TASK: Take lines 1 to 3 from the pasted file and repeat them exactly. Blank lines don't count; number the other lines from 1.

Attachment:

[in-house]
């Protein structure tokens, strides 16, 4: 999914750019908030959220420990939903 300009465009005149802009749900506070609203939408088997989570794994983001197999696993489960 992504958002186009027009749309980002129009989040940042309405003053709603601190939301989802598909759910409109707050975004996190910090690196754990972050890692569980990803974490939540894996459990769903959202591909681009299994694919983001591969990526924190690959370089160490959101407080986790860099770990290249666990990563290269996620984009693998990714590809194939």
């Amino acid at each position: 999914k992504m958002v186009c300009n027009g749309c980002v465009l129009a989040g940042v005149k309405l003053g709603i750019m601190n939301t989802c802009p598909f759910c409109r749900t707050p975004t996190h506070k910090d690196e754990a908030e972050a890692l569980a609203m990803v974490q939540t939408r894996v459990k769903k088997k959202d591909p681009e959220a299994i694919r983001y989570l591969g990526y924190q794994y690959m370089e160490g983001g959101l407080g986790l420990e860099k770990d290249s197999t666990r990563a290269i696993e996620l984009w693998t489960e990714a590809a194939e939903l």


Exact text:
[in-house]
């Protein structure tokens, strides 16, 4: 999914750019908030959220420990939903 300009465009005149802009749900506070609203939408088997989570794994983001197999696993489960 992504958002186009027009749309980002129009989040940042309405003053709603601190939301989802598909759910409109707050975004996190910090690196754990972050890692569980990803974490939540894996459990769903959202591909681009299994694919983001591969990526924190690959370089160490959101407080986790860099770990290249666990990563290269996620984009693998990714590809194939």
């Amino acid at each position: 999914k992504m958002v186009c300009n027009g749309c980002v465009l129009a989040g940042v005149k309405l003053g709603i750019m601190n939301t989802c802009p598909f759910c409109r749900t707050p975004t996190h506070k910090d690196e754990a908030e972050a890692l569980a609203m990803v974490q939540t939408r894996v459990k769903k088997k959202d591909p681009e959220a299994i694919r983001y989570l591969g990526y924190q794994y690959m370089e160490g983001g959101l407080g986790l420990e860099k770990d290249s197999t666990r990563a290269i696993e996620l984009w693998t489960e990714a590809a194939e939903l």